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What can giraffes teach us about estate planning?

You thought your estate planning lawyer was thinking about boring legal documents, financial figures, taxes and probate litigation all day, didn't you? Not exactly. Estate planning attorneys need inspiration too, and sometimes that involves turning to the animal kingdom for ideas. A recent article published on the Wealth Management website highlights the way estate planners can learn a lot from our long-necked, knock-kneed, mammalian brother, the giraffe -- especially when it comes to stepparents and the inheritances left behind to children.

Let's consider a typical situation. You remarried later in life, long after your kids grew up. Your new husband wants to leave his estate behind to you, with the remainder (after you pass away) left for his kids. He creates a trust that identifies you as the beneficiary, and it identifies his children as successor beneficiaries. Essentially, they'll get what's left of the trust after you pass away.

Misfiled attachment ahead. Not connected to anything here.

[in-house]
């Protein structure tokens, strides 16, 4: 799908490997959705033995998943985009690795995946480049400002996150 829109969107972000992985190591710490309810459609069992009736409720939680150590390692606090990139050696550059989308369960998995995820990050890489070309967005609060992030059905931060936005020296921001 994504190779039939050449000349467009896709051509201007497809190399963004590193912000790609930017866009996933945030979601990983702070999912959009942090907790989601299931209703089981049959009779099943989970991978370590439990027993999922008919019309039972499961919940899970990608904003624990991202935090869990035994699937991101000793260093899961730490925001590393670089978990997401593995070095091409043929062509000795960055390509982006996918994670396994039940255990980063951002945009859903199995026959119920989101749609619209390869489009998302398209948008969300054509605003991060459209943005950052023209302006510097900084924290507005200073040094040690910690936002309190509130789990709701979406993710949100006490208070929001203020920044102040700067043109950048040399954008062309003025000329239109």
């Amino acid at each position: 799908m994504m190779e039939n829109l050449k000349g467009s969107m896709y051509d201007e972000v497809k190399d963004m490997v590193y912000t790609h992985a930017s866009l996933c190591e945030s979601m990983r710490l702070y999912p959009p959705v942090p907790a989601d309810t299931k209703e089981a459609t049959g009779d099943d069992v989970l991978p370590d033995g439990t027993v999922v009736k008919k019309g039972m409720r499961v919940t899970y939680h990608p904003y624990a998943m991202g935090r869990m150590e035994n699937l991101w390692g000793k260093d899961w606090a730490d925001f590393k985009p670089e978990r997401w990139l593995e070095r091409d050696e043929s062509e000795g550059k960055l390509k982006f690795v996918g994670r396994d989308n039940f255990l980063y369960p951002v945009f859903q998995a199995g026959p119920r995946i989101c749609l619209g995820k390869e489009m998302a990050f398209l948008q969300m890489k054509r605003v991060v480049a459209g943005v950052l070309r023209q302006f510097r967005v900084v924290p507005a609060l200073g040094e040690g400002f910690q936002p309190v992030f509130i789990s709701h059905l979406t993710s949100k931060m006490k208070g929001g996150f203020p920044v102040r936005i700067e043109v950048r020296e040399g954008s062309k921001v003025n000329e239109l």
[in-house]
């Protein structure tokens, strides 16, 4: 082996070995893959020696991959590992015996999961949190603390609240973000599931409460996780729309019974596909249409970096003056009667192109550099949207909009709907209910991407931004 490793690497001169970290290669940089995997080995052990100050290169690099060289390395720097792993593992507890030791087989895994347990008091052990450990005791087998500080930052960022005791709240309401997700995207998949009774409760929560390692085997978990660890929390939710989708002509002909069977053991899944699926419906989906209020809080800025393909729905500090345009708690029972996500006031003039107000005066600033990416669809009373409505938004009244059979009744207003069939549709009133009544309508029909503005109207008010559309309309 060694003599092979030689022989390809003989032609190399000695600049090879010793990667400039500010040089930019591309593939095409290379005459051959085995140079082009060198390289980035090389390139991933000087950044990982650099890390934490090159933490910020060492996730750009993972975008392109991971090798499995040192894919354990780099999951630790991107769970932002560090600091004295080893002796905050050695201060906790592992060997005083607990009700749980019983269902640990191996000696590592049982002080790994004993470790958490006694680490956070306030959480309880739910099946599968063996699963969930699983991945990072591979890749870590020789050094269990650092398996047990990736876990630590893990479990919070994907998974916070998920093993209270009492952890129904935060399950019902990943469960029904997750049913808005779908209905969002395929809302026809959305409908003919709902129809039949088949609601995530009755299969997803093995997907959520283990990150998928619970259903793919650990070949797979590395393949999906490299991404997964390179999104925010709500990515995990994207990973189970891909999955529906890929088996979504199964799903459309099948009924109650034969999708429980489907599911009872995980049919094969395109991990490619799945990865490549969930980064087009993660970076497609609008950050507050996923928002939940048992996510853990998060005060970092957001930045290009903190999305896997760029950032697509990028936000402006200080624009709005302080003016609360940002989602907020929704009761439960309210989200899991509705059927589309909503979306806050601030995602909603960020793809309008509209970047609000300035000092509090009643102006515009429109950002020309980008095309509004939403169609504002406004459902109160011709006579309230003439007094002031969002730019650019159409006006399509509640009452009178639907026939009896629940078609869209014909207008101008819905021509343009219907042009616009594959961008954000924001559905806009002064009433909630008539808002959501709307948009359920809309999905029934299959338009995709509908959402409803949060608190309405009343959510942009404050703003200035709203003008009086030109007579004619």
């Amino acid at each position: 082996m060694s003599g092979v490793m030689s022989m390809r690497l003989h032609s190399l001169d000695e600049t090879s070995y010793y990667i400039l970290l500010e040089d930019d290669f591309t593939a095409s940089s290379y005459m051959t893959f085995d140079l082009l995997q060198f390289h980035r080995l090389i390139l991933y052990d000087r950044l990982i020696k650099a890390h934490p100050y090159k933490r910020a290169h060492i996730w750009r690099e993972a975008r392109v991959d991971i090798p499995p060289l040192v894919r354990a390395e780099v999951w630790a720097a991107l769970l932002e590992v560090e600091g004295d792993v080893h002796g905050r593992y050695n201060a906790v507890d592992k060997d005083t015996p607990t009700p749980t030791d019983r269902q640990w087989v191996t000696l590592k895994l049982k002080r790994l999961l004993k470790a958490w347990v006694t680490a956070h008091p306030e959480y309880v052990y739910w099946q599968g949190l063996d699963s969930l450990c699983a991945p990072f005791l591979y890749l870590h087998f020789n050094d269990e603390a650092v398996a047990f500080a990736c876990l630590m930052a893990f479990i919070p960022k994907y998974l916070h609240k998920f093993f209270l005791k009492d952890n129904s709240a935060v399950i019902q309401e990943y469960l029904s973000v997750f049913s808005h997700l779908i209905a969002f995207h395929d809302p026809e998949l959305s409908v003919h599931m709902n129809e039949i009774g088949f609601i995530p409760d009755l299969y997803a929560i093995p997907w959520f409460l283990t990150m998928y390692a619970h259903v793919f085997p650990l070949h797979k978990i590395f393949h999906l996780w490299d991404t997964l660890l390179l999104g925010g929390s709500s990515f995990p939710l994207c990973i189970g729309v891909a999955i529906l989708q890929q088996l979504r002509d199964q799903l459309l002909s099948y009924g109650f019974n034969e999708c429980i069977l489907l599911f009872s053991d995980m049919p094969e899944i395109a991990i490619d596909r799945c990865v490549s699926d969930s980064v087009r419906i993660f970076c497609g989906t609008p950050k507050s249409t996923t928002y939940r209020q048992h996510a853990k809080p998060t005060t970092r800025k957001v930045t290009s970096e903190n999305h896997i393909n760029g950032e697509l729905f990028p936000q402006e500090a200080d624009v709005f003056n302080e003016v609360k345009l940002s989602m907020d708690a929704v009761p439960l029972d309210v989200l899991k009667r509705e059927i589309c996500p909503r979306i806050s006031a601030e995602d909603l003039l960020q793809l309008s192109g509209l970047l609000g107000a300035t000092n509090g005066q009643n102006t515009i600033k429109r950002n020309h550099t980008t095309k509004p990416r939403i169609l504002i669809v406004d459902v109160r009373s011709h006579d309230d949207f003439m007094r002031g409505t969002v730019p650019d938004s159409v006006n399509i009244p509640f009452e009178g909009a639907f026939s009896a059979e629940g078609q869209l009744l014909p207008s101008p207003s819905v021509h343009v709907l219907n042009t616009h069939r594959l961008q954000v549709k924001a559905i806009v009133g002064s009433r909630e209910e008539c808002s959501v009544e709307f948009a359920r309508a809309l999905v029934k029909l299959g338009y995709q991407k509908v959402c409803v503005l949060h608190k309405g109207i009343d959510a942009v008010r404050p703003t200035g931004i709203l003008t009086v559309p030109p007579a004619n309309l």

The issue is, what if your stepchildren don't like the way you're spending your money. Perhaps they don't like you going on vacations overseas, buying a new car, or giving gifts to your children. Your stepchildren might start giving you a very hard time legally, causing much stress and heartache.

Here's where the giraffe comes in. As the primary beneficiary of your husband's trust, you may have what's called "the power of appointment." This will allow you to assign specific trust assets upon your death to other parties who are not your stepchildren. In some cases, you can completely disinherit your stepchildren with the power of appointment.

In the recent Wealth Management article, this was the suggestion: Convene a meeting to tell your stepchildren you plan on appointing as much of the trust remainder as possible to a baby giraffe at the zoo. Tell them that -- since much of this money would have been theirs -- you'd like to give them the honor of naming the giraffe. Problem solved. Your stepchildren will likely change their tune very quickly and stop complaining about the way you spend your money, and you can go about your life as usual again.

Tennessee inheritance attorneys will usually have a lot of interesting estate planning strategies up their sleeves. Sometimes, all that's required to solve a problem is a change in perspective. In circumstances like the one above, we can turn to the animal kingdom for support.

Source: Wealth Management, "The Power of the Giraffe in Estate Planning," Robert T. Napier, Feb. 14, 2017

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